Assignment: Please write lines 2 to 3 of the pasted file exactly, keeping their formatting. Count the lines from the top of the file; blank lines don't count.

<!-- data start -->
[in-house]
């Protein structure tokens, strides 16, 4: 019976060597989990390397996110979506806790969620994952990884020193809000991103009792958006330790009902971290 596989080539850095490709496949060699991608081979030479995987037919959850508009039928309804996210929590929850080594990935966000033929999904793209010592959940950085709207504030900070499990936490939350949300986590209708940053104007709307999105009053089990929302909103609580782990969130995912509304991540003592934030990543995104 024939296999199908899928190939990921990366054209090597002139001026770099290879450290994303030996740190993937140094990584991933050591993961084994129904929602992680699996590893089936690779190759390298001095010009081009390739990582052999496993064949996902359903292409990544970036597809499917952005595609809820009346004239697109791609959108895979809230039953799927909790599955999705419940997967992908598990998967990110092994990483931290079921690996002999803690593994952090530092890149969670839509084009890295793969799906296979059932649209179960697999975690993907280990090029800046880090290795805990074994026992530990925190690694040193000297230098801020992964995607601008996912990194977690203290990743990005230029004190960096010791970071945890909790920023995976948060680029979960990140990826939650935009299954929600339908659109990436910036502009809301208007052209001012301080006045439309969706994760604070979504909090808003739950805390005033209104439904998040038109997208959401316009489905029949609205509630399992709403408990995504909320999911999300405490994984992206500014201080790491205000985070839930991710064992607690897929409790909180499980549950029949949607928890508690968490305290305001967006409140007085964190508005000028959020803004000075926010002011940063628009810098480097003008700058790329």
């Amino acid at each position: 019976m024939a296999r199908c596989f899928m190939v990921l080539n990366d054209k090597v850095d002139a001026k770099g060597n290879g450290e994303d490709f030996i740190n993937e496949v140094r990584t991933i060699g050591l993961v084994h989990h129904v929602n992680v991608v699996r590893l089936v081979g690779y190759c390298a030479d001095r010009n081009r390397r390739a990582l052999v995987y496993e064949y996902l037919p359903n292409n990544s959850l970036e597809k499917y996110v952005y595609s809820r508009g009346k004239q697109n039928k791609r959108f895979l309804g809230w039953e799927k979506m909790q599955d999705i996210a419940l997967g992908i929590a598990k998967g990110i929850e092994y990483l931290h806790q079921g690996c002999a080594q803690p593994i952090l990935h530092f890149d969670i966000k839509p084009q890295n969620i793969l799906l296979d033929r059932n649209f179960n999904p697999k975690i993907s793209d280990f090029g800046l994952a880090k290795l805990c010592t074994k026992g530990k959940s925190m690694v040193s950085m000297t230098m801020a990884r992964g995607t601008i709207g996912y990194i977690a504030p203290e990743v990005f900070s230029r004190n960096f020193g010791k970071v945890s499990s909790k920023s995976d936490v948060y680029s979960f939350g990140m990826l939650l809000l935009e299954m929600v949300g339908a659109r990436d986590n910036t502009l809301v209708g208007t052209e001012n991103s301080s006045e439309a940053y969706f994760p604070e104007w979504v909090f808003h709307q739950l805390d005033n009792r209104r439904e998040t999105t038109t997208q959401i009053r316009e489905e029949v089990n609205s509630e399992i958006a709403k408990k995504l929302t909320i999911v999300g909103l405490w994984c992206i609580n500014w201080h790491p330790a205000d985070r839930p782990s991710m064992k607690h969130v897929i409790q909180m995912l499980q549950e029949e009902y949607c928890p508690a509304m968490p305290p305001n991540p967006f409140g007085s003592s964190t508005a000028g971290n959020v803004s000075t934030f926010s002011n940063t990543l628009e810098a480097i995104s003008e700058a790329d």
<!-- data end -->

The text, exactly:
């Protein structure tokens, strides 16, 4: 019976060597989990390397996110979506806790969620994952990884020193809000991103009792958006330790009902971290 596989080539850095490709496949060699991608081979030479995987037919959850508009039928309804996210929590929850080594990935966000033929999904793209010592959940950085709207504030900070499990936490939350949300986590209708940053104007709307999105009053089990929302909103609580782990969130995912509304991540003592934030990543995104 024939296999199908899928190939990921990366054209090597002139001026770099290879450290994303030996740190993937140094990584991933050591993961084994129904929602992680699996590893089936690779190759390298001095010009081009390739990582052999496993064949996902359903292409990544970036597809499917952005595609809820009346004239697109791609959108895979809230039953799927909790599955999705419940997967992908598990998967990110092994990483931290079921690996002999803690593994952090530092890149969670839509084009890295793969799906296979059932649209179960697999975690993907280990090029800046880090290795805990074994026992530990925190690694040193000297230098801020992964995607601008996912990194977690203290990743990005230029004190960096010791970071945890909790920023995976948060680029979960990140990826939650935009299954929600339908659109990436910036502009809301208007052209001012301080006045439309969706994760604070979504909090808003739950805390005033209104439904998040038109997208959401316009489905029949609205509630399992709403408990995504909320999911999300405490994984992206500014201080790491205000985070839930991710064992607690897929409790909180499980549950029949949607928890508690968490305290305001967006409140007085964190508005000028959020803004000075926010002011940063628009810098480097003008700058790329």
């Amino acid at each position: 019976m024939a296999r199908c596989f899928m190939v990921l080539n990366d054209k090597v850095d002139a001026k770099g060597n290879g450290e994303d490709f030996i740190n993937e496949v140094r990584t991933i060699g050591l993961v084994h989990h129904v929602n992680v991608v699996r590893l089936v081979g690779y190759c390298a030479d001095r010009n081009r390397r390739a990582l052999v995987y496993e064949y996902l037919p359903n292409n990544s959850l970036e597809k499917y996110v952005y595609s809820r508009g009346k004239q697109n039928k791609r959108f895979l309804g809230w039953e799927k979506m909790q599955d999705i996210a419940l997967g992908i929590a598990k998967g990110i929850e092994y990483l931290h806790q079921g690996c002999a080594q803690p593994i952090l990935h530092f890149d969670i966000k839509p084009q890295n969620i793969l799906l296979d033929r059932n649209f179960n999904p697999k975690i993907s793209d280990f090029g800046l994952a880090k290795l805990c010592t074994k026992g530990k959940s925190m690694v040193s950085m000297t230098m801020a990884r992964g995607t601008i709207g996912y990194i977690a504030p203290e990743v990005f900070s230029r004190n960096f020193g010791k970071v945890s499990s909790k920023s995976d936490v948060y680029s979960f939350g990140m990826l939650l809000l935009e299954m929600v949300g339908a659109r990436d986590n910036t502009l809301v209708g208007t052209e001012n991103s301080s006045e439309a940053y969706f994760p604070e104007w979504v909090f808003h709307q739950l805390d005033n009792r209104r439904e998040t999105t038109t997208q959401i009053r316009e489905e029949v089990n609205s509630e399992i958006a709403k408990k995504l929302t909320i999911v999300g909103l405490w994984c992206i609580n500014w201080h790491p330790a205000d985070r839930p782990s991710m064992k607690h969130v897929i409790q909180m995912l499980q549950e029949e009902y949607c928890p508690a509304m968490p305290p305001n991540p967006f409140g007085s003592s964190t508005a000028g971290n959020v803004s000075t934030f926010s002011n940063t990543l628009e810098a480097i995104s003008e700058a790329d």